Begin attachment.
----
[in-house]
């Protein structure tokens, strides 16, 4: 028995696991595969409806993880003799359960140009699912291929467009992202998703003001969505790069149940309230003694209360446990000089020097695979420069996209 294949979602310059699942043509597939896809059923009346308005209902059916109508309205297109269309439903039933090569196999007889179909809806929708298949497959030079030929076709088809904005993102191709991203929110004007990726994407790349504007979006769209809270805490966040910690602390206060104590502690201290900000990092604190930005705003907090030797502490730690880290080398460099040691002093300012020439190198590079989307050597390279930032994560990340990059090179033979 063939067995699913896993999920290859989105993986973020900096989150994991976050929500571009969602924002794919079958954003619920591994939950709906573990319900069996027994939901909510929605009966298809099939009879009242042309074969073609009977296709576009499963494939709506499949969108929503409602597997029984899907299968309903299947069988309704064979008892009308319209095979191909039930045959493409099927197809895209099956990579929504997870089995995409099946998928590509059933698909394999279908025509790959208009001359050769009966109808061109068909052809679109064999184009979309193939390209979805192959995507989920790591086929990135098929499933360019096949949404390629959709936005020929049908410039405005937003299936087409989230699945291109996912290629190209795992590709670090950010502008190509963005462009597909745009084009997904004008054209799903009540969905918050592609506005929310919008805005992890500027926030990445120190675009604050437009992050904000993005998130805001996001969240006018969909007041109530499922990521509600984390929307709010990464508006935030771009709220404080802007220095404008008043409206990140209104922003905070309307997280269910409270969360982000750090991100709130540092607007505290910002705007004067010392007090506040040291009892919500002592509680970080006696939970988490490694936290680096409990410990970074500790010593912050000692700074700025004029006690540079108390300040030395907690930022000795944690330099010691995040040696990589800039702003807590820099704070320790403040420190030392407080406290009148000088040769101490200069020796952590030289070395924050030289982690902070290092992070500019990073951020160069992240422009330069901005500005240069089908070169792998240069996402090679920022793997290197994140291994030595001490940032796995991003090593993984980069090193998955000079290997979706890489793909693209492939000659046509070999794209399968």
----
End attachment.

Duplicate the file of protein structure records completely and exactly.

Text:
[in-house]
């Protein structure tokens, strides 16, 4: 028995696991595969409806993880003799359960140009699912291929467009992202998703003001969505790069149940309230003694209360446990000089020097695979420069996209 294949979602310059699942043509597939896809059923009346308005209902059916109508309205297109269309439903039933090569196999007889179909809806929708298949497959030079030929076709088809904005993102191709991203929110004007990726994407790349504007979006769209809270805490966040910690602390206060104590502690201290900000990092604190930005705003907090030797502490730690880290080398460099040691002093300012020439190198590079989307050597390279930032994560990340990059090179033979 063939067995699913896993999920290859989105993986973020900096989150994991976050929500571009969602924002794919079958954003619920591994939950709906573990319900069996027994939901909510929605009966298809099939009879009242042309074969073609009977296709576009499963494939709506499949969108929503409602597997029984899907299968309903299947069988309704064979008892009308319209095979191909039930045959493409099927197809895209099956990579929504997870089995995409099946998928590509059933698909394999279908025509790959208009001359050769009966109808061109068909052809679109064999184009979309193939390209979805192959995507989920790591086929990135098929499933360019096949949404390629959709936005020929049908410039405005937003299936087409989230699945291109996912290629190209795992590709670090950010502008190509963005462009597909745009084009997904004008054209799903009540969905918050592609506005929310919008805005992890500027926030990445120190675009604050437009992050904000993005998130805001996001969240006018969909007041109530499922990521509600984390929307709010990464508006935030771009709220404080802007220095404008008043409206990140209104922003905070309307997280269910409270969360982000750090991100709130540092607007505290910002705007004067010392007090506040040291009892919500002592509680970080006696939970988490490694936290680096409990410990970074500790010593912050000692700074700025004029006690540079108390300040030395907690930022000795944690330099010691995040040696990589800039702003807590820099704070320790403040420190030392407080406290009148000088040769101490200069020796952590030289070395924050030289982690902070290092992070500019990073951020160069992240422009330069901005500005240069089908070169792998240069996402090679920022793997290197994140291994030595001490940032796995991003090593993984980069090193998955000079290997979706890489793909693209492939000659046509070999794209399968």